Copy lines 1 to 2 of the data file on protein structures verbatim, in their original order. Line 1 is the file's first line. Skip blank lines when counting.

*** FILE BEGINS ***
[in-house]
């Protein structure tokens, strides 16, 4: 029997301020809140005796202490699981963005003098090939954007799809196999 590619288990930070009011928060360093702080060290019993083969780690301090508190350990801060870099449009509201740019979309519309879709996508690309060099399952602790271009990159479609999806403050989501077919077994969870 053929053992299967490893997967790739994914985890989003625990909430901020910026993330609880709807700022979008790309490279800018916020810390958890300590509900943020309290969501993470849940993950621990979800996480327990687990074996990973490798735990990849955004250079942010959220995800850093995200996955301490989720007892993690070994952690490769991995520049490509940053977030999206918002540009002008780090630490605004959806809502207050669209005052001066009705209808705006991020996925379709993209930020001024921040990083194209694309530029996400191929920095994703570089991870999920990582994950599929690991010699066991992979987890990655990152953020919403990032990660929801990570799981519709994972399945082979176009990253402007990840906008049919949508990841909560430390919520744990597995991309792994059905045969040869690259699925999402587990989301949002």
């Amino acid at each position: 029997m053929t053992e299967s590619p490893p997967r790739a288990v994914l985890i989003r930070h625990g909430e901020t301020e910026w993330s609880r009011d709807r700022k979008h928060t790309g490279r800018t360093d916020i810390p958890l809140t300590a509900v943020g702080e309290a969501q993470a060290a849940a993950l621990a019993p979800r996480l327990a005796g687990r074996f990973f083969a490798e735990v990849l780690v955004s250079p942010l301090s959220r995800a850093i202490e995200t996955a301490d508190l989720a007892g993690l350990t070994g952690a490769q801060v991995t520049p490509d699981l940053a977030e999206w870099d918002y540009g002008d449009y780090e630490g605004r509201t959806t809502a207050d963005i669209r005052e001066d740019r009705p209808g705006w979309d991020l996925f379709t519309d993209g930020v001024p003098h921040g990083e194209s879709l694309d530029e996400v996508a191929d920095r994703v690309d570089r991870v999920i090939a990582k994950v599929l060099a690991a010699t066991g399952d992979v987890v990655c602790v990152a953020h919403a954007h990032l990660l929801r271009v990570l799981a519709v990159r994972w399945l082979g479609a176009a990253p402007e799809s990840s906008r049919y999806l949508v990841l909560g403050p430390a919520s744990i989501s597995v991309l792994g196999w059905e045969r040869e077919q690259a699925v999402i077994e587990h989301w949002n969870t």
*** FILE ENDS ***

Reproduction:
[in-house]
């Protein structure tokens, strides 16, 4: 029997301020809140005796202490699981963005003098090939954007799809196999 590619288990930070009011928060360093702080060290019993083969780690301090508190350990801060870099449009509201740019979309519309879709996508690309060099399952602790271009990159479609999806403050989501077919077994969870 053929053992299967490893997967790739994914985890989003625990909430901020910026993330609880709807700022979008790309490279800018916020810390958890300590509900943020309290969501993470849940993950621990979800996480327990687990074996990973490798735990990849955004250079942010959220995800850093995200996955301490989720007892993690070994952690490769991995520049490509940053977030999206918002540009002008780090630490605004959806809502207050669209005052001066009705209808705006991020996925379709993209930020001024921040990083194209694309530029996400191929920095994703570089991870999920990582994950599929690991010699066991992979987890990655990152953020919403990032990660929801990570799981519709994972399945082979176009990253402007990840906008049919949508990841909560430390919520744990597995991309792994059905045969040869690259699925999402587990989301949002």